Of the breweries new to Beervana this year, who are you most excited about showing off to Wellington?

I’m really excited about McLeaod’s. They’re up in Waipu and the brewer, Jason Bathgate, is ex-8 Wired. They’re just doing amazing things. Craftwork – who I’ve talked about – Lee-Ann and Michael, an amazing couple doing world-class beers in a basement in Oamaru. It just blows my mind. Peckham’s – they’re making really good traditional cider, really dry crazy-good cider and they’re amazing people. And Choice Bros. Kerry from Choice Bros is building his brewery at this stage, but it’s his first time at Beervana, he’s got a double stand and he’s really going for it. He’s got some really great ideas, some really funny ideas around how to show [his beers] off. That’s the thing – it’s an industry that is growing and growing with more and more breweries. Yes, it’s about good beers, but it’s also about having a point of difference. That’s what’s really cool about Beervana – it’s not like going to a pub and the beers are all on tap – the brewers are there behind the taps and you get to meet them. Their personality is just as much part of their beer as anything else. Also, I think more than anything it reflects the fun that a festival should be. Everyone’s got these crazy ideas about the themes of their bars, or interactive elements of their bars.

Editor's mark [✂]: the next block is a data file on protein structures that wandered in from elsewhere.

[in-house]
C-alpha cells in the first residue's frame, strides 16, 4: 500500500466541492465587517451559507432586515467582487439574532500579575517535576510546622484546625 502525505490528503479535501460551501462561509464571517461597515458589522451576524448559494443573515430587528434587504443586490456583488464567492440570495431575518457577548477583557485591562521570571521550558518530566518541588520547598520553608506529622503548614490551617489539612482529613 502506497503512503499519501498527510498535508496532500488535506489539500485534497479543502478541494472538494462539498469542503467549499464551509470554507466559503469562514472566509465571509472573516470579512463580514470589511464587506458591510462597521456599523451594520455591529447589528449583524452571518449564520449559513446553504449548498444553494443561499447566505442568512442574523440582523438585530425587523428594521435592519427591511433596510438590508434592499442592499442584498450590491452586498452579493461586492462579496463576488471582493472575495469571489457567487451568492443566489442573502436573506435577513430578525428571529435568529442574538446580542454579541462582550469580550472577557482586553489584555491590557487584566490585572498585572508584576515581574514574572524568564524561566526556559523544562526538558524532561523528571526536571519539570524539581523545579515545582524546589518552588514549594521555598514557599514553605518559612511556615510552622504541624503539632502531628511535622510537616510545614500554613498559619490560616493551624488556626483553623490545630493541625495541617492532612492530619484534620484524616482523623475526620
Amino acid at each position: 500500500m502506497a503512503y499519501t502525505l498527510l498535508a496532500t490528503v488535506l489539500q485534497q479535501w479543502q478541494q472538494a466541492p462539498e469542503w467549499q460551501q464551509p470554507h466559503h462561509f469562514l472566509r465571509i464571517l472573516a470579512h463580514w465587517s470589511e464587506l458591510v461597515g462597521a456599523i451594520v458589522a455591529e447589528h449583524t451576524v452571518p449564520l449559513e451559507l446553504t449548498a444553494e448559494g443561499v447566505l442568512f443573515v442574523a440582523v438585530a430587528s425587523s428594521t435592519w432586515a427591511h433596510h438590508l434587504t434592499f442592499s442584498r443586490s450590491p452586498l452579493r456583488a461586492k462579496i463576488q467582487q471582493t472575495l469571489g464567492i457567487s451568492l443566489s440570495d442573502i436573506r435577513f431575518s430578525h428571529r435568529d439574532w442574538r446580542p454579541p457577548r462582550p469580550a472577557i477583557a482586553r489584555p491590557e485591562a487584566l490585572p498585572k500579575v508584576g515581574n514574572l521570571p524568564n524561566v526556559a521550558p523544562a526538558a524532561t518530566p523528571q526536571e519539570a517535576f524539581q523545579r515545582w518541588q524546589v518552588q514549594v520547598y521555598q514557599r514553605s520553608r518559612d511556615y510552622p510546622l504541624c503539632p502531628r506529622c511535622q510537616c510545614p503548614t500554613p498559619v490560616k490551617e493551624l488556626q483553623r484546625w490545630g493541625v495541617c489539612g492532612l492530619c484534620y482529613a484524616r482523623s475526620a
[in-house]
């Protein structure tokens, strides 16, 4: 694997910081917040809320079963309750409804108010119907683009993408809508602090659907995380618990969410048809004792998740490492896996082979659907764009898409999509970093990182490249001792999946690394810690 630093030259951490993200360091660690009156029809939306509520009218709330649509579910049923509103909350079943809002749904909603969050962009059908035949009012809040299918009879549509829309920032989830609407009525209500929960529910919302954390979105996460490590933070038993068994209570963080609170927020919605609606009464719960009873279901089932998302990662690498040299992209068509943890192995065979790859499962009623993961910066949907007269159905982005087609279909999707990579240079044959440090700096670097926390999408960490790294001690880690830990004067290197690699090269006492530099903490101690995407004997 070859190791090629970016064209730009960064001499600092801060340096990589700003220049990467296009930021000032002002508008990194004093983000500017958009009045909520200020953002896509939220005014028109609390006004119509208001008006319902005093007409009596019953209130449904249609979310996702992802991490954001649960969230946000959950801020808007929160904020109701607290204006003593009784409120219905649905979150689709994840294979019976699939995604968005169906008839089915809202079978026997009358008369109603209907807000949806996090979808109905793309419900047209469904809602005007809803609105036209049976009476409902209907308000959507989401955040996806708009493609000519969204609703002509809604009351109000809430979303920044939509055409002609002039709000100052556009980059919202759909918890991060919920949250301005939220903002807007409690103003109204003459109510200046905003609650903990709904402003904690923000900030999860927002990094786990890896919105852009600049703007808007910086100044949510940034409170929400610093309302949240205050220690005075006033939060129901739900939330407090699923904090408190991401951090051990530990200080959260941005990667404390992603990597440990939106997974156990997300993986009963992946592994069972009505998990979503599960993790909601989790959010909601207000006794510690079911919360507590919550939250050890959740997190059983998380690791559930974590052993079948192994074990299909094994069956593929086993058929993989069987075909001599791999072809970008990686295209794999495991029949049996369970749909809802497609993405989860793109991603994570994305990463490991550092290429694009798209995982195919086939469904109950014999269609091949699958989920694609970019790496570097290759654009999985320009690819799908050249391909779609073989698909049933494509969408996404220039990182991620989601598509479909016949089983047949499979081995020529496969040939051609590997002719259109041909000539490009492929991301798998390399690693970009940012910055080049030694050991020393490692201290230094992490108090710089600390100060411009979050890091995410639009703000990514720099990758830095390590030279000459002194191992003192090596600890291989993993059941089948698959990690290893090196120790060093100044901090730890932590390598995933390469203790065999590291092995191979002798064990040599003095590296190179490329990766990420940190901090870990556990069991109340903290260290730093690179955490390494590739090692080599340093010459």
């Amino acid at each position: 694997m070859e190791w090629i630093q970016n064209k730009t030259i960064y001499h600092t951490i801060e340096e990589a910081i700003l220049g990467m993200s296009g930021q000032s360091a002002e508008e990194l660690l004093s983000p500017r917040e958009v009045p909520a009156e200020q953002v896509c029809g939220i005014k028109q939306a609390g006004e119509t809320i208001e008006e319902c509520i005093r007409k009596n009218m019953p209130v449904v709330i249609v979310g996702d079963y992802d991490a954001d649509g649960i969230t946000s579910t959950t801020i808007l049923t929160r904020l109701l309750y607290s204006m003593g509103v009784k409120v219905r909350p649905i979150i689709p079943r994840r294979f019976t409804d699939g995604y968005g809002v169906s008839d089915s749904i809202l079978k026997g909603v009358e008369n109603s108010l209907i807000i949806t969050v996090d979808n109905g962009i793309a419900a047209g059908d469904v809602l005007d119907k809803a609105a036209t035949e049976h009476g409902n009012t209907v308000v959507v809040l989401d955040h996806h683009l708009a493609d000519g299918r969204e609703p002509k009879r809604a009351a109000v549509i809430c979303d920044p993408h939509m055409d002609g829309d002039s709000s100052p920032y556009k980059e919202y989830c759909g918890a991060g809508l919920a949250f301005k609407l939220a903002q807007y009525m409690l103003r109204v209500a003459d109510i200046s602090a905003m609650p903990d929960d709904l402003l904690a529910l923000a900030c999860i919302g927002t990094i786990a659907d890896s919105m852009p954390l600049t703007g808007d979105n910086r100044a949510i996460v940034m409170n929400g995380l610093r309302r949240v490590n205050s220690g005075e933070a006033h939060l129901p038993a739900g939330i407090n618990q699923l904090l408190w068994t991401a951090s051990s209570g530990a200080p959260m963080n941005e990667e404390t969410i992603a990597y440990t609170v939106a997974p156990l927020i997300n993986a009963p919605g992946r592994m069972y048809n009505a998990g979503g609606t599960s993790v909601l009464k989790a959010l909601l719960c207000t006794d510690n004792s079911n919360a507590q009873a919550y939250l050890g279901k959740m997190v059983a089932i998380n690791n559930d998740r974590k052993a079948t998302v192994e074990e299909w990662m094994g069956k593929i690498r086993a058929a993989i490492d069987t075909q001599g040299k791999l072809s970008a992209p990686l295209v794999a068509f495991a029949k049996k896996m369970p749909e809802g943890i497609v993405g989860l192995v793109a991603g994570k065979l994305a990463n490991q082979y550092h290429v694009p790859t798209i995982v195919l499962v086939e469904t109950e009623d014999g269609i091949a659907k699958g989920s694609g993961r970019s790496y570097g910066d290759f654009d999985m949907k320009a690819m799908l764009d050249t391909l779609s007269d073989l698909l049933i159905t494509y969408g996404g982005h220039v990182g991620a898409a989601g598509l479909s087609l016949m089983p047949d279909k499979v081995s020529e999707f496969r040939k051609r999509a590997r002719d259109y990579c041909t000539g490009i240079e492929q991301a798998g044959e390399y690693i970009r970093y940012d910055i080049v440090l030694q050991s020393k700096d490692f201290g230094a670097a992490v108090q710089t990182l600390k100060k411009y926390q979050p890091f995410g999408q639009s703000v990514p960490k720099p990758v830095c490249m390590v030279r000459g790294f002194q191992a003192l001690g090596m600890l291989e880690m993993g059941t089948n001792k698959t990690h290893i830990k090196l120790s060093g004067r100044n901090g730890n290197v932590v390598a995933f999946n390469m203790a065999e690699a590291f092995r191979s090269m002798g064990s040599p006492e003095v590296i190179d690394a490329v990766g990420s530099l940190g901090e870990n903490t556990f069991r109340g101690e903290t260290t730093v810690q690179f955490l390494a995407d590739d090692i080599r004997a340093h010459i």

Road to Beervana features some really exciting events this year.